If Democrats were gleeful at the Tea Party toppling of Delaware moderate Mike Castle, the eighth establishment Republican candidate to go down in this year's throw-the-bums-out melee, at least one GOP leader warned his party against self-confidence.

"Any of you who think this is locked doesn't get it," former House Speaker Newt Gingrich, the leader of the 1994 revolt, told the House Republican Conference. "The truth is [Democrats] will have a net resource advantage."

Sen. Jim DeMint, the South Carolina Republican who has been a godfather to this year's rebels, was unrepentant about the prospect that his party may lose seats now that moderates like Castle have been sidelined.

"I don't want the majority back if we don't believe anything," he said on Fox News.

Many conservatives felt that way in 1964 when they backed Goldwater over moderate New York Gov. Nelson Rockefeller for president. Castle was one of the last of the "Rockefeller Republicans," whose moderate base in the Northeast has all but withered and died.

In accepting his party's nomination, the Arizona senator famously declared that "extremism in the defense of liberty is no vice" and "moderation in the pursuit of justice is no virtue."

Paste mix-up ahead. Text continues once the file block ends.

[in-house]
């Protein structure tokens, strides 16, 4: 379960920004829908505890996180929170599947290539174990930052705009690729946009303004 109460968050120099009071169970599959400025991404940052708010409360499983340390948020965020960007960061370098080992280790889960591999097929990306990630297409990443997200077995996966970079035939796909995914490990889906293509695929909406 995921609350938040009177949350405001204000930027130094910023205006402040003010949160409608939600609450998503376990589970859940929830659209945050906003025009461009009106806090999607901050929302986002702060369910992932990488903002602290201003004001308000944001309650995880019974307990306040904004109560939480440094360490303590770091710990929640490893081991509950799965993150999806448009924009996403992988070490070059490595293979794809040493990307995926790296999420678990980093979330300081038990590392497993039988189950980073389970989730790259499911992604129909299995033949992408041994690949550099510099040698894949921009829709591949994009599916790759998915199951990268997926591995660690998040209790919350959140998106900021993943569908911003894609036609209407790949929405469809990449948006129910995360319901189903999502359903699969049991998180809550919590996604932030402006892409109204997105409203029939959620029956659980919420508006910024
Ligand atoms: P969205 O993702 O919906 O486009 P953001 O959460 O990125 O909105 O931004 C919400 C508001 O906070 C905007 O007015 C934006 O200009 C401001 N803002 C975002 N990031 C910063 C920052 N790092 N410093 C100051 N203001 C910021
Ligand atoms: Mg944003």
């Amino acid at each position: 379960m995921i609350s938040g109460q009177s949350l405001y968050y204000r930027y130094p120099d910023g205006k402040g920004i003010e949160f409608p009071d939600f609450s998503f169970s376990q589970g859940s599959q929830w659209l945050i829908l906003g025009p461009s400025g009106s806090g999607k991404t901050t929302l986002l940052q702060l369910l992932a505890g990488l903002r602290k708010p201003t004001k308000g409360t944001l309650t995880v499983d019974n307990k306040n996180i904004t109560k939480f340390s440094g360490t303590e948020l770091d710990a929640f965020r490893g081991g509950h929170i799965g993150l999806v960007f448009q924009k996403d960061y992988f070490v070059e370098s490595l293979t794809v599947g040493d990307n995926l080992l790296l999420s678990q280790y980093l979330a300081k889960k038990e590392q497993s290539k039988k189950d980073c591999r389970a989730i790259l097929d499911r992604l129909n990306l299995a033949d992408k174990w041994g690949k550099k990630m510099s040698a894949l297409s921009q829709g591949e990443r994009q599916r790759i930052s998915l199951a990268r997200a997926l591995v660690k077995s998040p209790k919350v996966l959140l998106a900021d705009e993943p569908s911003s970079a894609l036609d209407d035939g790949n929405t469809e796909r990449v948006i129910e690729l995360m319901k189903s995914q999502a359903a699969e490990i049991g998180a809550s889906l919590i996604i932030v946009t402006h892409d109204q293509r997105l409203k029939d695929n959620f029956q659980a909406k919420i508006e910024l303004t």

Goldwater promised to shrink government, expand freedom, repeal laws and make Social Security voluntary back when the Tea Party was still a chapter from colonial history.

He was crushed by President Lyndon Johnson in a landslide.

"Historical parallels are always chancy, but in a number of races bright-red Republicans with Tea Party backing could sacrifice victories for conservative principles. This could certainly hurt GOP chances for regaining control of Congress, especially in the Senate," said Robert Schmuhl, an American studies professor at the University of Notre Dame (and a Politics Daily contributor). He said that after Goldwater, it took until 1980 and Ronald Reagan's election "before the more conservative wing of the Republican Party prevailed and won nationally. How long might another GOP civil war last?"

University of Virginia political scientist Larry Sabato sees fewer parallels to 1964 this year. He said Republicans have a good chance to win a House majority and more governorships and said it's "a great exaggeration to say a few races have changed the whole direction of 2010."

Instead, Sabato has another year in mind: 2012.

"Republicans do have a deep divide between the mainstream and the Tea Party," he said. "If the Republicans get the House, the leadership is going to have a bumpy ride holding the two sides together. And every White House candidate will have to appeal to the Tea base without going too far right for the mainstream GOP and the general electorate.

"If 1964 happens again, the number will read 2012, not 2010."
Filed Under: 2010 Elections, Campaigns